Antonia Michaelis: Dragons of Darkness

Joseph Thompson wrote this review.

Well, it’s official. The once new millennium is now a tween. It neither revels in the naive bliss of infancy nor lays claim to the rights and responsibilities of adulthood. Eleven is a tough year. Fortunately, some good books were published last year for those in the tween to early teen demographic.

Antonia Michaelis’s Dragons of Darkness stands out as one of the more beautifully written coming of age novels. Originally published in Germany, 2006, Anthea Bell’s translation appeared in American bookstores in January 2010.

Dragons of Darkness follows the fantastic and undesired adventures of fourteen-year-old Christopher. After falling asleep in Germany and waking up in Nepal, Christopher quickly realizes he’s on a quest to find his missing older brother. He soon befriends Jumar, a young prince with his own mission.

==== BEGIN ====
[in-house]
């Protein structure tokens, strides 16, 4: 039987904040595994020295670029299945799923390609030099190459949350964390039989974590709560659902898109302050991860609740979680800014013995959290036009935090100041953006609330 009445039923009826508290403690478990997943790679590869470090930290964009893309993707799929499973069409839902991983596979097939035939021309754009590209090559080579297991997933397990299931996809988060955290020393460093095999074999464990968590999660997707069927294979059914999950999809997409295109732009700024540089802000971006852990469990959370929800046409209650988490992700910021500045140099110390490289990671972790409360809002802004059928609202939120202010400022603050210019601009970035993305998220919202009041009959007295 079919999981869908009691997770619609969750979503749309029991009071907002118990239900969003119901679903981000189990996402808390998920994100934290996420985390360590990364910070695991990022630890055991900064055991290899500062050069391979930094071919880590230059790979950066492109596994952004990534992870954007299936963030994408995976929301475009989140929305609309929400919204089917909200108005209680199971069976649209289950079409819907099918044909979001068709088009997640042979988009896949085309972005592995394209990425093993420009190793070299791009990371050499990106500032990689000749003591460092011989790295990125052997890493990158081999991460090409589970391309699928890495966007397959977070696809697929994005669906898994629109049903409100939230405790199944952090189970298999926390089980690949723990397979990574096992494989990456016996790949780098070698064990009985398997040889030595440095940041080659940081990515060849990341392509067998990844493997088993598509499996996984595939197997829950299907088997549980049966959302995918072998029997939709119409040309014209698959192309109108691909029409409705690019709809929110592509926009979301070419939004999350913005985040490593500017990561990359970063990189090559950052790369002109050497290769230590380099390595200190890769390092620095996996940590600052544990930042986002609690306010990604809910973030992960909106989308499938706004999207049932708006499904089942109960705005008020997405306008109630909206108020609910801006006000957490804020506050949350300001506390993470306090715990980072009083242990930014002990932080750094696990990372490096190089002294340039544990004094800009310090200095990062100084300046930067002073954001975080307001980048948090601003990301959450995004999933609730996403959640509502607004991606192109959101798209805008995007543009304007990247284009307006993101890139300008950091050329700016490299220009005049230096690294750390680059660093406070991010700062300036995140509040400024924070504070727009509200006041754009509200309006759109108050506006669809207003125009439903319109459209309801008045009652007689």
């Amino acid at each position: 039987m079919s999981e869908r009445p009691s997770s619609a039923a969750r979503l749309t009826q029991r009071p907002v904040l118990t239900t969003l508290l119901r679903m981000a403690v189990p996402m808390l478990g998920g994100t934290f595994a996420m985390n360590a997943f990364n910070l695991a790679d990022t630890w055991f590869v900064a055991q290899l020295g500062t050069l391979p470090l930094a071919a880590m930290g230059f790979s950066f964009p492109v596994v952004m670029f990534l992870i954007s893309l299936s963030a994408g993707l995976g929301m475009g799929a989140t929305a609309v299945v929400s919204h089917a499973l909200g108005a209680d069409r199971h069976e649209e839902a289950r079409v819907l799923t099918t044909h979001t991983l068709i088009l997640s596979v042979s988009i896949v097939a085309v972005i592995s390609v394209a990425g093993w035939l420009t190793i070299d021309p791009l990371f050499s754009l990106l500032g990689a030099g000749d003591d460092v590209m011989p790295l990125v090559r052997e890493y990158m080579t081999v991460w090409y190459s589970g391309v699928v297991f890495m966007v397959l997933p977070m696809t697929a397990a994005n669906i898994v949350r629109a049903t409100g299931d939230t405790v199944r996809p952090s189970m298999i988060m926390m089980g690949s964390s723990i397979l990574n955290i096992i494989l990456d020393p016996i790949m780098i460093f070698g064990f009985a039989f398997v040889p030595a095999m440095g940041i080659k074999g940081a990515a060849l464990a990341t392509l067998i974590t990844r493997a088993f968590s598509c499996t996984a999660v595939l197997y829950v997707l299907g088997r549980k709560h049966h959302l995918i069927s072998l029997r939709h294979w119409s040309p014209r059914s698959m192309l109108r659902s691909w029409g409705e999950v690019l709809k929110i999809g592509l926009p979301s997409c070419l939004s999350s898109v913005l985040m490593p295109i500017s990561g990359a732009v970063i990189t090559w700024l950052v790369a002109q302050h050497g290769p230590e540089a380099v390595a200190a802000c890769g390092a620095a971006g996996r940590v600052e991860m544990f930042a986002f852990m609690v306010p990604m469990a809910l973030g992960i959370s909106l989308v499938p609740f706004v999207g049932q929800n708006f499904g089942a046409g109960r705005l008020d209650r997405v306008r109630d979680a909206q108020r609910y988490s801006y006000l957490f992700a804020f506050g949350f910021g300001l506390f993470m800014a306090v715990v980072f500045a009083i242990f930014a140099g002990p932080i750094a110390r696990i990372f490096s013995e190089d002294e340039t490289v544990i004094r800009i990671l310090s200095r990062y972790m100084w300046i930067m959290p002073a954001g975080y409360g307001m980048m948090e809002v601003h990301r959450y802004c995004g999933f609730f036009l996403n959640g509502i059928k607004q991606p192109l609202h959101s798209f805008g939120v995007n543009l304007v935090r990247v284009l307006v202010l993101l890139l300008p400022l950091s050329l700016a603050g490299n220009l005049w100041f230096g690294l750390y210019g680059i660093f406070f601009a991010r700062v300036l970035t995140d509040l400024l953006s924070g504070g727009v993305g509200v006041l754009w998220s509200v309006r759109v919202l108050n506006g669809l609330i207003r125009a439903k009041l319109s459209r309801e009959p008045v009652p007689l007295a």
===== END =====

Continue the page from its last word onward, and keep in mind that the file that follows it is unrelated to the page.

It’s a tough to identify the exact age to whom this book will appeal. The beautiful prose and carefully crafted scenes threaten to bore a younger, tweet-based reading group before they get to the action. The straightforward motives driving the characters may put off older readers.

For those quiet loners between eleven and fourteen, however, Dragons of Darkness is an imaginative escape. It brings the reader into a world of rich colors draining to deadly gray. The wings of a dragon are as vivid as those of a butterfly and each may prove equally deadly. Love, responsibility, privilege, and integrity challenge each character and in turn the reader.

Unlike the real-life dragons, the ones in this book are conquerable. It’s a comfort that everybody, not just the young, can enjoy as this new decade begins with some of last decade’s dragons still circling.

(Amulet Books, 2010)

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